Mohammad Alsaafin was born in the Khan Younis refugee camp and grew up in the UK and the US, before going back to Palestine for college at Birzeit.
Those who claim that the U.S. invaded Iraq in 2003 to get control of the country’s giant oil reserves will be left scratching their heads by the results of last weekend’s auction of Iraqi oil contracts: Not a single U.S. company secured a deal in the auction of contracts that will shape the Iraqi oil industry for the next couple of decades. Two of the most lucrative of the multi-billion-dollar oil contracts went to two countries which bitterly opposed the U.S. invasion – Russia and China – while even Total Oil of France, which led the charge to deny international approval for the war at the U.N. Security Council in 2003, won a bigger stake than the Americans in the most recent auction. “[The distribution of oil contracts] certainly answers the theory that the war was for the benefit of big U.S. oil interests,” says Alex Munton, Middle East oil analyst for the energy consultancy Wood Mackenzie, whose clients include major U.S. companies. “That has not been demonstrated by what has happened this week.”
In one of the biggest auctions held anywhere in the 150-year history of the oil industry, executives from across the world flew into Baghdad on Dec. 11 for a two-day, red-carpet ceremony at the Oil Ministry, broadcast live in Iraq. With U.S. military helicopters hovering overhead to help ward off a possible insurgent attack, Oil Minister Hussein Al-Shahrastani unsealed envelopes from each company, stating how much oil it would produce, and what it was willing to accept in payment from Iraq’s government. Rather than giving foreign oil companies control over Iraqi reserves, as the U.S. had hoped to do with the Oil Law it failed to get the Iraqi parliament to pass, the oil companies were awarded service contracts lasting 20 years for seven of the 10 oil fields on offer – the oil will remain the property of the Iraqi state, and the foreign companies will pump it for a fixed price per barrel.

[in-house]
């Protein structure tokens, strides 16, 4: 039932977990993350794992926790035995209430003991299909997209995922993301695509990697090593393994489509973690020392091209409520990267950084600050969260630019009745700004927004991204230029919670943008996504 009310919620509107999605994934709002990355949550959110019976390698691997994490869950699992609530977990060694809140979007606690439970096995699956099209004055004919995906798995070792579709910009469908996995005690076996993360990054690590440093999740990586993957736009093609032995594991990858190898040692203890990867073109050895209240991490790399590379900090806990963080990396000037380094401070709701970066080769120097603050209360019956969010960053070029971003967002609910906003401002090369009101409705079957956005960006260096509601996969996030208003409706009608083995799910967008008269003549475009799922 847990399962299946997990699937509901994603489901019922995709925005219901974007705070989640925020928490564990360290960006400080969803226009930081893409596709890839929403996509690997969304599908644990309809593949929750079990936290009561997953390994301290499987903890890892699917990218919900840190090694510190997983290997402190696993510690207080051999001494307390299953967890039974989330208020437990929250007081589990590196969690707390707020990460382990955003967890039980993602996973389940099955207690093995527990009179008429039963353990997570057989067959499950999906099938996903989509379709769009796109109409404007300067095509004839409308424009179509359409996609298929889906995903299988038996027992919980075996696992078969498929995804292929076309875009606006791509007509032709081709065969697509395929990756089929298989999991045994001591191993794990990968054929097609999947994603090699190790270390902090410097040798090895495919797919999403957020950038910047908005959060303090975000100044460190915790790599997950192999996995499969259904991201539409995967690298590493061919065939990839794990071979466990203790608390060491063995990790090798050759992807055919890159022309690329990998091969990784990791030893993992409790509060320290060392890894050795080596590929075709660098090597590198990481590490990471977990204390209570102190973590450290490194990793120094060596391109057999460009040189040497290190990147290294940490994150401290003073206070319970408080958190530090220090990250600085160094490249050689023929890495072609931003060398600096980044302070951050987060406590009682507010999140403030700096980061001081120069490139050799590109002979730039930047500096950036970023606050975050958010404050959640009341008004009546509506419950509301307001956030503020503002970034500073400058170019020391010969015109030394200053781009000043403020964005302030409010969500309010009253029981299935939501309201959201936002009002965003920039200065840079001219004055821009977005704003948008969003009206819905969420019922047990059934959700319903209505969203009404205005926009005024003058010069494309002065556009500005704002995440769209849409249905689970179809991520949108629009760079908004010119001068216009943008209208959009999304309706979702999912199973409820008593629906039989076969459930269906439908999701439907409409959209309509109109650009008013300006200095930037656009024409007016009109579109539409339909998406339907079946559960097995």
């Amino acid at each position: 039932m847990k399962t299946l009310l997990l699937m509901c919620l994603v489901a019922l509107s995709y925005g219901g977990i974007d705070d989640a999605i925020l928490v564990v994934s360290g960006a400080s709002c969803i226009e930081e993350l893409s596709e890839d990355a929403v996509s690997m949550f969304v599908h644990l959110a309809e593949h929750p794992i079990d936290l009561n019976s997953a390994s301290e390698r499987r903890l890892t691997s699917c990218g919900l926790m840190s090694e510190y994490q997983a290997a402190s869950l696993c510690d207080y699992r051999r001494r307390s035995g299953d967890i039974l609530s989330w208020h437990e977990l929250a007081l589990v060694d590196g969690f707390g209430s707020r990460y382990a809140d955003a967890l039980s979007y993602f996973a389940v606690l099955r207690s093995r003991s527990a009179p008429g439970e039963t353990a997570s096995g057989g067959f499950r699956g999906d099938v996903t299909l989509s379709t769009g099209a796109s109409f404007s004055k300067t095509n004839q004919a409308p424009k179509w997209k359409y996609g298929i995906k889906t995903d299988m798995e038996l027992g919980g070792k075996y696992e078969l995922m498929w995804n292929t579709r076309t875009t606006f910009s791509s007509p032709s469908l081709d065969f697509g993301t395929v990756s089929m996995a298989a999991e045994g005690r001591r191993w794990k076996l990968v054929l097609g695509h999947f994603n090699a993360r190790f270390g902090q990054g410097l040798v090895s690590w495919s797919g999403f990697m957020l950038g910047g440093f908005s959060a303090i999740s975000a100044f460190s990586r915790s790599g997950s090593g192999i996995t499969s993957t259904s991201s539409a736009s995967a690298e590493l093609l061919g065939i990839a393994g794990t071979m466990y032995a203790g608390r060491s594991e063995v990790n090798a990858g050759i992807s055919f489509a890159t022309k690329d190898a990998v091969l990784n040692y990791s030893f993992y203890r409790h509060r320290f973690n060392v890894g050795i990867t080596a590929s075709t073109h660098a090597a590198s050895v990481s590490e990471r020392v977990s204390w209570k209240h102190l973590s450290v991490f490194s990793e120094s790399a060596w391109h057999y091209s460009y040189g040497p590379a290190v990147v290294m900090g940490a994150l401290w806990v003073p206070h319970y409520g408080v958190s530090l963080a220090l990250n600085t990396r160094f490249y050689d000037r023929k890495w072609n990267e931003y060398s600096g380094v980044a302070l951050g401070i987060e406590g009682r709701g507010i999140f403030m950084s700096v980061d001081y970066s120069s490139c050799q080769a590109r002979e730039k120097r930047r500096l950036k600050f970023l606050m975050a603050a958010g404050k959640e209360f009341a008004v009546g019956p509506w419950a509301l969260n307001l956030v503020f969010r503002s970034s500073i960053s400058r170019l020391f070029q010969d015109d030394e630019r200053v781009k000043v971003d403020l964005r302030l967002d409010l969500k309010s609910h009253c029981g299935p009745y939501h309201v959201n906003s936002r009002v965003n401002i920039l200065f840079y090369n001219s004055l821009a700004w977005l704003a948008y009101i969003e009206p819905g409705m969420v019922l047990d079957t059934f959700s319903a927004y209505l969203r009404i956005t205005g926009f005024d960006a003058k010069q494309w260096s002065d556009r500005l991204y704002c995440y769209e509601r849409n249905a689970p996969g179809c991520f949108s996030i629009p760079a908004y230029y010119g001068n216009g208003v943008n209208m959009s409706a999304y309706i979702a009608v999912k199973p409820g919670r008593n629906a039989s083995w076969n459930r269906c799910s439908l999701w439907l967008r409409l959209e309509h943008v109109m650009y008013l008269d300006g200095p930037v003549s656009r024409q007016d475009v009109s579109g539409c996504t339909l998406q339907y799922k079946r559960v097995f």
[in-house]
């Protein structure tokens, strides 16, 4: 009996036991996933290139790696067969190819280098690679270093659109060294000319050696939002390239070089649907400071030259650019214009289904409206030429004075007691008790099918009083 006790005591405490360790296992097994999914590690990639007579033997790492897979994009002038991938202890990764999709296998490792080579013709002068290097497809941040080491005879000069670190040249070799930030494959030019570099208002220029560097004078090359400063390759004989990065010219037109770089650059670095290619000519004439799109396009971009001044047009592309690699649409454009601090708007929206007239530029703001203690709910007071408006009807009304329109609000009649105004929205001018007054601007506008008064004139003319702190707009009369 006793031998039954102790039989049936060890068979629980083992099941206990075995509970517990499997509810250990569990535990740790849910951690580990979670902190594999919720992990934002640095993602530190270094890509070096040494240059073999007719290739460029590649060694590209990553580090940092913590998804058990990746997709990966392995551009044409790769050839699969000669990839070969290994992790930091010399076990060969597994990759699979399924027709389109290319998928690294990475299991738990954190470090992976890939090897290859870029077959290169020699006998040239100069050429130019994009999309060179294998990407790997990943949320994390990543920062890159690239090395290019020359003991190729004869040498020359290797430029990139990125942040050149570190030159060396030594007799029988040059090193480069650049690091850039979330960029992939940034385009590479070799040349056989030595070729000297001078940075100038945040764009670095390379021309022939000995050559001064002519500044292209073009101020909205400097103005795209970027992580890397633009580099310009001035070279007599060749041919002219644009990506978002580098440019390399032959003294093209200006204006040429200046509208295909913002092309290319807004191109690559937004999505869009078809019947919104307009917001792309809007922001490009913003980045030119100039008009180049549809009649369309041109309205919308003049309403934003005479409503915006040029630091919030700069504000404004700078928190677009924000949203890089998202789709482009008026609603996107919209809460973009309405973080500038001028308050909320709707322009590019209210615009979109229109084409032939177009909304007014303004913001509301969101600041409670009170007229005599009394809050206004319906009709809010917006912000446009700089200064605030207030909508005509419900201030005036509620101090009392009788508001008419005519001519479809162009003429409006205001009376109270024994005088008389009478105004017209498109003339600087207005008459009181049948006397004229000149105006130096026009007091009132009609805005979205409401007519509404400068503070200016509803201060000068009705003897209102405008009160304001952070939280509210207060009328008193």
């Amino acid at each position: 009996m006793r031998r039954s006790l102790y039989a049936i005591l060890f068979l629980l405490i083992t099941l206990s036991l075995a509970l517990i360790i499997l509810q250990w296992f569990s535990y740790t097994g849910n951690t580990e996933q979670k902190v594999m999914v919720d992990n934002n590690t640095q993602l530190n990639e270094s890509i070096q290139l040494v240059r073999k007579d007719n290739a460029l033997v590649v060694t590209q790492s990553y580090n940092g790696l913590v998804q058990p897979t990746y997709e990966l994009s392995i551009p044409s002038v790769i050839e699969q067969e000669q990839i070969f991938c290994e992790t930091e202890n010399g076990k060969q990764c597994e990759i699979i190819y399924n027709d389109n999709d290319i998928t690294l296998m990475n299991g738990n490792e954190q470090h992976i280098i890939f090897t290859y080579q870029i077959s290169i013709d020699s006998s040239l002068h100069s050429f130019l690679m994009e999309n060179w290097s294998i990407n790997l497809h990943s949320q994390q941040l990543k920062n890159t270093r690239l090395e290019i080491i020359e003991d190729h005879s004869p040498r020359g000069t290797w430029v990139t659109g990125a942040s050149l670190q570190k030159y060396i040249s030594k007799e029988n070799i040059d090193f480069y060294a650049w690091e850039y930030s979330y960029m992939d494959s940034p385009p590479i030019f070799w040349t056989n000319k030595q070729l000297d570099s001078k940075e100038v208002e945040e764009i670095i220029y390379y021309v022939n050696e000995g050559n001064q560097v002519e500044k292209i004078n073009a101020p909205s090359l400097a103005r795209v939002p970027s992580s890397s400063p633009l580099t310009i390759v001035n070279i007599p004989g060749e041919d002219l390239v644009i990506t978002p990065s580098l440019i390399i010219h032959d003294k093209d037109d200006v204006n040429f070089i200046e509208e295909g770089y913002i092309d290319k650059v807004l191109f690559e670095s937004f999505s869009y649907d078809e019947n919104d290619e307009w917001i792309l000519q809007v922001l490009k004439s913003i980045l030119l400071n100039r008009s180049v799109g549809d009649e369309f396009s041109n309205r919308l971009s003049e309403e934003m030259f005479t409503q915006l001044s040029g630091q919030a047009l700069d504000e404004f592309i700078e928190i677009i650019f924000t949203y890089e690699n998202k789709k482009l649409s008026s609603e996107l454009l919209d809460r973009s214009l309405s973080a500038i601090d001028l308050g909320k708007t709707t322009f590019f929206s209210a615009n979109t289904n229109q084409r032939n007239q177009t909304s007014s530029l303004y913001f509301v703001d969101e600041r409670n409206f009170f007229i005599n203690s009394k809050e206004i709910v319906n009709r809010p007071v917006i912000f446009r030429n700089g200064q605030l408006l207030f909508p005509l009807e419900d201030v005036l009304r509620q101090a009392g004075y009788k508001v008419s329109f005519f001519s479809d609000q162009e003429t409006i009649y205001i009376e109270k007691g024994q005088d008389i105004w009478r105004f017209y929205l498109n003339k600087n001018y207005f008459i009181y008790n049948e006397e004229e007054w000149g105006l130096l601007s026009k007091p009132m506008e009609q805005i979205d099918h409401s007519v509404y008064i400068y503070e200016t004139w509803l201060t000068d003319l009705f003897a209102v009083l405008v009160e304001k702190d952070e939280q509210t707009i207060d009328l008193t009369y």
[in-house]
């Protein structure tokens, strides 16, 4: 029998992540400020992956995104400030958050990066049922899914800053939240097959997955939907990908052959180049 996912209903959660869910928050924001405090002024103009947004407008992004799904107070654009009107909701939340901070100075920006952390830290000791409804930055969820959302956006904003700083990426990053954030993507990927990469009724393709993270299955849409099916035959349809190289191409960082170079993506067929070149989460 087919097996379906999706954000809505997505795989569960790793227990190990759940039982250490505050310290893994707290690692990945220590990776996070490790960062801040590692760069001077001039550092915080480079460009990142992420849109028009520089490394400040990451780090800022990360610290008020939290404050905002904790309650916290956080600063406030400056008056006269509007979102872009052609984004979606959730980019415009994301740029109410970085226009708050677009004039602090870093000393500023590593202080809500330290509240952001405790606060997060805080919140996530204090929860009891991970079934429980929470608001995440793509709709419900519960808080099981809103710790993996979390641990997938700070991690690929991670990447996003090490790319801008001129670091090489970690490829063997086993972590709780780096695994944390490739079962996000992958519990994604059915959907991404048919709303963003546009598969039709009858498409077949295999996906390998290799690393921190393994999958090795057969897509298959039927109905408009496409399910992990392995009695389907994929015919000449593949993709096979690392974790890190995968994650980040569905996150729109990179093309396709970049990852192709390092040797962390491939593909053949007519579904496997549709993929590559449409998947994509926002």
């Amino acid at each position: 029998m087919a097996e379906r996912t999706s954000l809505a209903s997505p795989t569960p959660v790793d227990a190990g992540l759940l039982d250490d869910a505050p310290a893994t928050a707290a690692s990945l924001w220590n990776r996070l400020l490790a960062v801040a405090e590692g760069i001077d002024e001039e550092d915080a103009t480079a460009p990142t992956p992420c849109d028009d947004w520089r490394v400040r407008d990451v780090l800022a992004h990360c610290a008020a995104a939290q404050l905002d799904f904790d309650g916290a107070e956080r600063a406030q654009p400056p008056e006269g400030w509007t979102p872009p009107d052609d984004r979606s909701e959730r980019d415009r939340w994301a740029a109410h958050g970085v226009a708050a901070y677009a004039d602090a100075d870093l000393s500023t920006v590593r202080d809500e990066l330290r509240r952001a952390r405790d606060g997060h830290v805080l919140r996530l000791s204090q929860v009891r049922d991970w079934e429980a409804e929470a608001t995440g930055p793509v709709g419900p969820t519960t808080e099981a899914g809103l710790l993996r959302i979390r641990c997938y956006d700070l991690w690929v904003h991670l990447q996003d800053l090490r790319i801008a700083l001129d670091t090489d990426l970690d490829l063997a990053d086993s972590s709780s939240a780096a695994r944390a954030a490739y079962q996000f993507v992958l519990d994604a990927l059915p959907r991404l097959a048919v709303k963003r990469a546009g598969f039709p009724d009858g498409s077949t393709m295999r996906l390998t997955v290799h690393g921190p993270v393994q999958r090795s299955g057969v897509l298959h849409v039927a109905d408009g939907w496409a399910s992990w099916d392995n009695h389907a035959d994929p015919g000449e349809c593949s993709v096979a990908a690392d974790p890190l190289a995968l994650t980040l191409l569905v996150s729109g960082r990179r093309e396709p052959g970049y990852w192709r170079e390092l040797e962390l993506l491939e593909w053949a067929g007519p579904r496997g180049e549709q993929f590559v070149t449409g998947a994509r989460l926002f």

Far from behaving like the war-ravaged, bankrupt country that it is, Iraq heavily weighted the contracts in its own favor, demanding a low per-barrel price and signing bonuses of up to $150 million. Only one U.S. company, Occidental Petroleum Corp., joined the bidding last weekend, and lost. (ExxonMobil had hoped to land the lucrative Rumaila field, but lost out to an alliance between the Chinese National Petroleum Company and BP because it declined the Iraqi government’s $2-a-barrel fee.)
Russia’s Lukoil, CNPC, and RoyalDutchShell accepted fees of between $1.15 and $1.40 for every barrel they produce – that’s about 2% of Friday’s oil futures price of $73 a barrel. “No one thinks it will be easy to make money on these contracts,” says Samuel Ciszuk, Middle East energy analyst at IHS Global Insight, an economic forecasting company in London. “Companies have been willing to come in very, very low just to get their foot in the door in Iraq.”
The lure is obvious: Iraq’s 115 billion barrels of known oil reserves are outmatched only by Saudi Arabia, Canada and Iran, and geologists believe vast amounts more lie unexplored in the Western Desert. With 2.4 million barrels a day in production, the country was until this week up for grabs for foreign oil companies, in contrast to other big oil nations, where Big Oil is shut out: Iran is off limits because of sanctions, and Saudi Arabia’s government controls its oil fields, as does Kuwait.